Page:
Simulation of Lo-Fi toy camera photography Hundreds of new settings in all categories, including more films, color toning, and aging User interface improvements such as a much faster preview and hover help Tight Integration with Adobe Photoshop and Lightroom Exposure 3 now works in Lightroom 2, including batch processing, and does not require Photoshop to be installed. Exposure 3 is one of the first plug-ins to work with the 64-bit version of Photoshop CS5 on both the Macintosh and Windows platforms. Exposure provides multiple techniques for nondestructive editing in Photoshop, including Smart Filter support and rendering effects on a duplicate of the original layer. Creative Effects Exposure brings all of the creative tools of film photography to the world of digital, such as discontinued films, dark room tricks, and lo-fi camera quirks. New in version 3 are vintage looks like Technicolor movie film and old Kodachrome that are distressed with dust, scratches, and vignettes to complete the illusion of age. Lo-Fi cameras like Holga and Lomo are simulated with lens blur, warped vignettes, and funky colors from cross processing.

Source of Information: http://www.digitalphotopro.com/newswire/alien-skin-software-exposure-3.html

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I

’m a fantasy artist with an attraction to nature and magical things, but what does that really mean? The word fantasy covers so many subjects, one definition of it is “imagination unrestricted by reality”. Being dressed in a beautiful Victorian ball dress and wearing matching diamond ridden jewelry is equally much a fantasy as having wings and being able to fly, and with my art all of this is possible to create. I bring the fantasy settings to situations of everyday busy people, putting them into artworks with photo manipulation and painting that are as unique and personal as the memories and dreams of those people. My artworks are completely customized to suit and contain all the elements that the client wants in them. I base all my works around photos of the client and the client’s wishes and then I add many other parts of photos and painted elements that will end up in the final picture. In a way you could say that I put your dreams onto canvas for an artwork that you can look at over and over again and dream yourself away in.

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Innovated Magazine // Issue Two

unr im

“My style that you m artwork. T the whole


Cathrine Langwagen | Digital Art

my

restricted magination

e has a uniqueness, which is to incorporate little details might not notice the first time around you look at the To discover new things every time you look at an artwork is e purpose of great art in my opinion.�

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Cathrine Langwagen | Digital Art

Creating visually beautiful images full of nature’s magical wonders is my greatest motivation for the art that I do. Since when I was younger than I can remember I’ve always had an artistic side, I was always scribbling down drawings and used to love drawing class from the first year in school. Quite early on I realized I had an “eye for composition” as one of my teachers put it. I could see by just looking at an image if it had balance or not, and when drawing I would always add things until it was balanced. Growing up in a small village near nature and animals it was a pretty obvious theme that would influence my art. After I finished school I did a primary school teacher’s degree at university since I’ve always loved children. But after graduating and doing some minor teaching work my boyfriend got an opportunity to work in Australia so as it was a chance of a lifetime we decided to go. The years we were there I had a change in my outlook on what I wanted to do for a living and therefore continued to draw and paint a lot in my spare time. When my boyfriend gave me my first drawing tablet for my computer I started slowly learning that one could draw digitally, and once I tried some drawing programmes I started experimenting with the possibilities of computer made art. In the beginning I didn’t realize just how powerful a tool the digital side of drawing was until I bought my first ever digital art magazine. That moment I was hooked; I knew that this is what I wanted to do. When we moved back I got absolutely obsessed with learning digital art properly, so for the next years I kept at it, looking at tutorials, reading digital art magazines, joining online art communities and trying to learn from leading artists in the business. My keen interest in nature and magical things became apparent in all my work and today I can say I finally feel absolutely comfortable and happy with my very own style and way of working. When crossing over to the digital based art side I realized just how limited traditional media had been for me personally. I just had so many images in my head that I wanted to get down on “paper” and the time consuming side of traditional media kept holding me back. With the digital side I could combine photos with painting and adding filters and if I made a mistake I could just hit the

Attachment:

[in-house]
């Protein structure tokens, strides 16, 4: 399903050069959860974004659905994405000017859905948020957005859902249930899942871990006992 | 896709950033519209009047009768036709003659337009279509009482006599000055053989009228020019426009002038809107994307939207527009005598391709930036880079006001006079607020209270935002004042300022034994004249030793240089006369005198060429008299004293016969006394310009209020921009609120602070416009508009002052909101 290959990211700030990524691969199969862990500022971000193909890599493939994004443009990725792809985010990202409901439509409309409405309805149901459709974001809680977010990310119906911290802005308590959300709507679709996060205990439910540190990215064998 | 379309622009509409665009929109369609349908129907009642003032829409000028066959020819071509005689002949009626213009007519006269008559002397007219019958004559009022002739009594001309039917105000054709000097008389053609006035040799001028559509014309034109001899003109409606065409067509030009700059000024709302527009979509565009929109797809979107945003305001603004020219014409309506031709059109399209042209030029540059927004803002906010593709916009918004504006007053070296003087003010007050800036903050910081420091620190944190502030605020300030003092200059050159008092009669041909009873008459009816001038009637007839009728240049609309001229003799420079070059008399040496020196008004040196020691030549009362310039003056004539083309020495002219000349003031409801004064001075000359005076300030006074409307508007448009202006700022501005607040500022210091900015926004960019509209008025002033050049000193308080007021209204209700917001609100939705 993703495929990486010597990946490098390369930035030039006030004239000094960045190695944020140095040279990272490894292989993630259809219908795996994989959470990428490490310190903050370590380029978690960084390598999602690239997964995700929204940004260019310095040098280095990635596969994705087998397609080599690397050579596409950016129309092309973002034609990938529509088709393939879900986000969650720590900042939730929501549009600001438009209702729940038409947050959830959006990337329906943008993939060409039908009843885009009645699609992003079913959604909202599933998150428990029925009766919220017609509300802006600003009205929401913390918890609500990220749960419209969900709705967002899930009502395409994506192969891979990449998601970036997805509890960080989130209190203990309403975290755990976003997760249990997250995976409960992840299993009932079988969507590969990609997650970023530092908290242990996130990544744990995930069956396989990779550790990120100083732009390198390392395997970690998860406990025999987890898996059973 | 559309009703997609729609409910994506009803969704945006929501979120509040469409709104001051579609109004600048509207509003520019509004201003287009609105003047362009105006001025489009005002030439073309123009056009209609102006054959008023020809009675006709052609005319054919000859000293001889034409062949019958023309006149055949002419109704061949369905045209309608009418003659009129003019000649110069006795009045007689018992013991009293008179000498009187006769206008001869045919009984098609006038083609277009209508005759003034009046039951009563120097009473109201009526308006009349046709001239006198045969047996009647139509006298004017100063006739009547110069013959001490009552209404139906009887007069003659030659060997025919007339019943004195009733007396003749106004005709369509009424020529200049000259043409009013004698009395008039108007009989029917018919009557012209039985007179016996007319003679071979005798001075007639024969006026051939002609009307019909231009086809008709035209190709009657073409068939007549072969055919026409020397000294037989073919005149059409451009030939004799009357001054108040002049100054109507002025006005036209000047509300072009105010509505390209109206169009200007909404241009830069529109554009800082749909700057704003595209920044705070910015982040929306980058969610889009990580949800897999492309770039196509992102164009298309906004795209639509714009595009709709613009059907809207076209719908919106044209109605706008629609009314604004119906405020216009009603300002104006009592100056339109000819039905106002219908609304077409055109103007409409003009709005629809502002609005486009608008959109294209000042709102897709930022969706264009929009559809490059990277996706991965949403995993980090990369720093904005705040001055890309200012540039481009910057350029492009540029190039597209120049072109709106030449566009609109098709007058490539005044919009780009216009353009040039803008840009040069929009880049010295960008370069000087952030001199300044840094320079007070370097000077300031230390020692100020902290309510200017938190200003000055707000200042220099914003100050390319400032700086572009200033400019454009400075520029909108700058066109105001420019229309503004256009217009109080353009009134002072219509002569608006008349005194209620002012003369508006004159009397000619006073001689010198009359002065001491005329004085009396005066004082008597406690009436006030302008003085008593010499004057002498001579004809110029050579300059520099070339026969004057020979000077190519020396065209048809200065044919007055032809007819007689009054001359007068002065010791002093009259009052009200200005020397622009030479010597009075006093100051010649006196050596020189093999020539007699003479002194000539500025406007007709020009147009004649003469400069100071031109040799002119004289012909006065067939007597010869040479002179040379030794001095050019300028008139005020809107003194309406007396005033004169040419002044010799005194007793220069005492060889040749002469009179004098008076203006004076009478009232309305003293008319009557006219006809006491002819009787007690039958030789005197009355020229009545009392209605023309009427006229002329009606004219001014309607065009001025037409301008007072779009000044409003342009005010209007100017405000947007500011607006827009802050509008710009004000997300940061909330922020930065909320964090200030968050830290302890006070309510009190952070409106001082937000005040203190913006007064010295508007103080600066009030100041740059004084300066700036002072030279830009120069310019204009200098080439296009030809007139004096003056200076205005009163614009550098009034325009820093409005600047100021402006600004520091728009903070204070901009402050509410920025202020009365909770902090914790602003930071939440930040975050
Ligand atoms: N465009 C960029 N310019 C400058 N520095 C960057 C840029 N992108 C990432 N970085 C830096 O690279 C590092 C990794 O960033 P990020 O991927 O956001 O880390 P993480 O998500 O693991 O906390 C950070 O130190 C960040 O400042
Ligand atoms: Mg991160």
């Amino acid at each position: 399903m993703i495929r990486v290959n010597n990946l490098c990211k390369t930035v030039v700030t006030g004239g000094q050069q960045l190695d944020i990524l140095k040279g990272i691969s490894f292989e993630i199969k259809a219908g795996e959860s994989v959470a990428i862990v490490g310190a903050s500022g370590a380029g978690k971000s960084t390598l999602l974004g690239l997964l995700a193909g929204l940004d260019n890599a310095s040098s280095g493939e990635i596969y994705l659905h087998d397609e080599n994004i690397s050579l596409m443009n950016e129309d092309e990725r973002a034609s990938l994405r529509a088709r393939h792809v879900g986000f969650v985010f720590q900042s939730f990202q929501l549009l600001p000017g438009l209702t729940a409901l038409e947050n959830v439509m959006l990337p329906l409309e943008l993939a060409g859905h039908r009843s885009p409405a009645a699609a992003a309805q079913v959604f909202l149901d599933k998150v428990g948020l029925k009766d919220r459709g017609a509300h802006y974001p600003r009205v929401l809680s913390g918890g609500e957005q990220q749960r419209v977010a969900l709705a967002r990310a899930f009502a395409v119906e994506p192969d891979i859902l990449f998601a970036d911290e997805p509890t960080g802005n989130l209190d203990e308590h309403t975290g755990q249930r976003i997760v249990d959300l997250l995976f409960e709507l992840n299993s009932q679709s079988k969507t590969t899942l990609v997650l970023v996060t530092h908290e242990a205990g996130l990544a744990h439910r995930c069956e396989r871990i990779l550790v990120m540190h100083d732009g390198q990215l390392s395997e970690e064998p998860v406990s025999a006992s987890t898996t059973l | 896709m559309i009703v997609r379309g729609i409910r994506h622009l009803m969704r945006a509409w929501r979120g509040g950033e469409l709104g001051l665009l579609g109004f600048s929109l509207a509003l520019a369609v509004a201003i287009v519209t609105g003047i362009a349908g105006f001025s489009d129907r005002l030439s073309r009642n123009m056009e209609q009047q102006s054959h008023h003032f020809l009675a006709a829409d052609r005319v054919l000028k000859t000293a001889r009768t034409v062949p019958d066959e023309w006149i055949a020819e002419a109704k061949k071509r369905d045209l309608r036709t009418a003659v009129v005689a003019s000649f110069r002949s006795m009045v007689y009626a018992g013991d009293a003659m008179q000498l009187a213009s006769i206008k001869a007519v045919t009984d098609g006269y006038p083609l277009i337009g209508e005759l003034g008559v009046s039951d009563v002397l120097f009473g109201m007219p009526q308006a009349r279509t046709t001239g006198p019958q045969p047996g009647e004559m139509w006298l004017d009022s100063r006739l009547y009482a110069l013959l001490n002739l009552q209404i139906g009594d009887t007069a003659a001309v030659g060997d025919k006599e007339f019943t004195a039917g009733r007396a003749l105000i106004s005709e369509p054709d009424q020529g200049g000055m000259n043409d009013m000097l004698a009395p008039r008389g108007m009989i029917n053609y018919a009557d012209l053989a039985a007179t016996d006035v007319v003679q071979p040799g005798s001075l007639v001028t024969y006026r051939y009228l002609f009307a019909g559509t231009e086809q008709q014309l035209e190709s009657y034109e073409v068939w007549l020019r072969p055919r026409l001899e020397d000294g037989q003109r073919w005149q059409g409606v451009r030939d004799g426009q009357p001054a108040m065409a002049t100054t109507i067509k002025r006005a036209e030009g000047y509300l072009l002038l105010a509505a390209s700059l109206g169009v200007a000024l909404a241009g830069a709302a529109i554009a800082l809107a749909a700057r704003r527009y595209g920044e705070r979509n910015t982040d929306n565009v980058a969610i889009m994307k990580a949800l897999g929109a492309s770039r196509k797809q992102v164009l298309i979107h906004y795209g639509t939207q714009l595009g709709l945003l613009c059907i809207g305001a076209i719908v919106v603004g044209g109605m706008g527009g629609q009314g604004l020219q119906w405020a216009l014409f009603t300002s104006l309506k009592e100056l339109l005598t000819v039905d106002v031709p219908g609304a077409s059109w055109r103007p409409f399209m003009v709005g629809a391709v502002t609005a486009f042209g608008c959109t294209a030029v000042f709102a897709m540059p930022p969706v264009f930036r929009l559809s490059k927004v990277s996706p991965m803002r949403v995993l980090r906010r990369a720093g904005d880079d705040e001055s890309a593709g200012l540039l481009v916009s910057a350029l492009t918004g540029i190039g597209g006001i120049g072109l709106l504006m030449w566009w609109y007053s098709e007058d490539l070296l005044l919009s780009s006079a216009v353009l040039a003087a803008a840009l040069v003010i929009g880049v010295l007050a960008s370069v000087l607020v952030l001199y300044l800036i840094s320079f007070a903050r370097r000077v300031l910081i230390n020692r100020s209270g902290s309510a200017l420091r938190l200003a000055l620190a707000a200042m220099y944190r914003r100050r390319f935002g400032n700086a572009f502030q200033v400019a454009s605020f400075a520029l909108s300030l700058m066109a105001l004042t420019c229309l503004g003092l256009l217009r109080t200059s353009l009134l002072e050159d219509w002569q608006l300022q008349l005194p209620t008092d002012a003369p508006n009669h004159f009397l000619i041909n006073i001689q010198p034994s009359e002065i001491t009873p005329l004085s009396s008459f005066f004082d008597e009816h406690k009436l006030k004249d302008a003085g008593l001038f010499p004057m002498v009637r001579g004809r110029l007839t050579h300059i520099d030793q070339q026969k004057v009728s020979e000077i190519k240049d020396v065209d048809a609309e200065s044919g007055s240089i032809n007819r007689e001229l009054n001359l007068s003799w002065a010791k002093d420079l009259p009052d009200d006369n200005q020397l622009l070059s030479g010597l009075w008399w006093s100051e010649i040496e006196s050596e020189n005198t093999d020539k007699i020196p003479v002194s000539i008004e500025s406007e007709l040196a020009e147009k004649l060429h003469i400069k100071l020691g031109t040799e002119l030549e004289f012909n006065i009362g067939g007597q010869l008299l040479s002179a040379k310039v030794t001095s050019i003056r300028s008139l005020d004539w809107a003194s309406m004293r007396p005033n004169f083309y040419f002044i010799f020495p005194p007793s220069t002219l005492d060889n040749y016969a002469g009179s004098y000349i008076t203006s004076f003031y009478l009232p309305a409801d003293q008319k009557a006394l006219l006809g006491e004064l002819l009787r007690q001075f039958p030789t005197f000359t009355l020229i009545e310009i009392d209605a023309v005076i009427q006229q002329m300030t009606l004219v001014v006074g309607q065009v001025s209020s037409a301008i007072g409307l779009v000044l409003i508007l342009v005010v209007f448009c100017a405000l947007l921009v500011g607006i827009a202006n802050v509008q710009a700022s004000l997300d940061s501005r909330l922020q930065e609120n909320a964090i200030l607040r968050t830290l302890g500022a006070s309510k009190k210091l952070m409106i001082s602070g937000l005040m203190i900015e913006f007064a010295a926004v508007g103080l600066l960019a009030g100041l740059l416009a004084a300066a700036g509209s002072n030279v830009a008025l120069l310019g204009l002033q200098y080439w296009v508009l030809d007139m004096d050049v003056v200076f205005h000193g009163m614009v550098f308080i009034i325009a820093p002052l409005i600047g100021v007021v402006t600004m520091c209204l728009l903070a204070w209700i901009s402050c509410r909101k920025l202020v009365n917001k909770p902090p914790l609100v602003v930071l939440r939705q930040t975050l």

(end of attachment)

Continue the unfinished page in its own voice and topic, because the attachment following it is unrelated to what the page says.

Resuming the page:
undo button! It was such a time saver compared to the traditional side where one needed to start over again. I could see that the future for me was digital because it opened so many possibilities and so few limitations. I knew this was what I wanted to be part of. The business idea of Cassiopeia Art is to create unique, beautiful, fantasy pieces of art that can be enjoyed by everyone curious to find magical things in everyday life. The artworks themselves fit a wide range of clients/individuals who are looking for that very special and unique piece of art picturing them or someone they know in a dream world with no limits of what can be

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Cathrine Langwagen | Digital Art